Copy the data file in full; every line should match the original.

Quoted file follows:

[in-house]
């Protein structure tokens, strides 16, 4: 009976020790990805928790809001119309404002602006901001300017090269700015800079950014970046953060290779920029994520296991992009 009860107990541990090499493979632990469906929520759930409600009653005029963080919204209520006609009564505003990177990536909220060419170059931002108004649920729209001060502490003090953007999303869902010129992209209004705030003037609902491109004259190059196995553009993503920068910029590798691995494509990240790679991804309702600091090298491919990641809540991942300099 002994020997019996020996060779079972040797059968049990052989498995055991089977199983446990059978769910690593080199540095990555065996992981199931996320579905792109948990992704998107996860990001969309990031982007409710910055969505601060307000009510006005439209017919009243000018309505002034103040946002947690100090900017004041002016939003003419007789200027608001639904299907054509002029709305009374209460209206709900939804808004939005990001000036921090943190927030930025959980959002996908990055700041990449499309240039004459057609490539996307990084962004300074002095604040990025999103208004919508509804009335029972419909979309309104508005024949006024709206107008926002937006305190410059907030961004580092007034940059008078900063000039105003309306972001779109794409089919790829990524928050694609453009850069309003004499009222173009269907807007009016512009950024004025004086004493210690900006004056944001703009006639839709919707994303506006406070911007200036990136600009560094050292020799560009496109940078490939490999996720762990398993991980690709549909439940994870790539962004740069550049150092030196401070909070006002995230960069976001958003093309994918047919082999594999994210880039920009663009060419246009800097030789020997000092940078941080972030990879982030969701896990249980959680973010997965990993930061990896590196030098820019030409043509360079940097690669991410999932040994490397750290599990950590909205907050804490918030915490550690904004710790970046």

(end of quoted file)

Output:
[in-house]
């Protein structure tokens, strides 16, 4: 009976020790990805928790809001119309404002602006901001300017090269700015800079950014970046953060290779920029994520296991992009 009860107990541990090499493979632990469906929520759930409600009653005029963080919204209520006609009564505003990177990536909220060419170059931002108004649920729209001060502490003090953007999303869902010129992209209004705030003037609902491109004259190059196995553009993503920068910029590798691995494509990240790679991804309702600091090298491919990641809540991942300099 002994020997019996020996060779079972040797059968049990052989498995055991089977199983446990059978769910690593080199540095990555065996992981199931996320579905792109948990992704998107996860990001969309990031982007409710910055969505601060307000009510006005439209017919009243000018309505002034103040946002947690100090900017004041002016939003003419007789200027608001639904299907054509002029709305009374209460209206709900939804808004939005990001000036921090943190927030930025959980959002996908990055700041990449499309240039004459057609490539996307990084962004300074002095604040990025999103208004919508509804009335029972419909979309309104508005024949006024709206107008926002937006305190410059907030961004580092007034940059008078900063000039105003309306972001779109794409089919790829990524928050694609453009850069309003004499009222173009269907807007009016512009950024004025004086004493210690900006004056944001703009006639839709919707994303506006406070911007200036990136600009560094050292020799560009496109940078490939490999996720762990398993991980690709549909439940994870790539962004740069550049150092030196401070909070006002995230960069976001958003093309994918047919082999594999994210880039920009663009060419246009800097030789020997000092940078941080972030990879982030969701896990249980959680973010997965990993930061990896590196030098820019030409043509360079940097690669991410999932040994490397750290599990950590909205907050804490918030915490550690904004710790970046």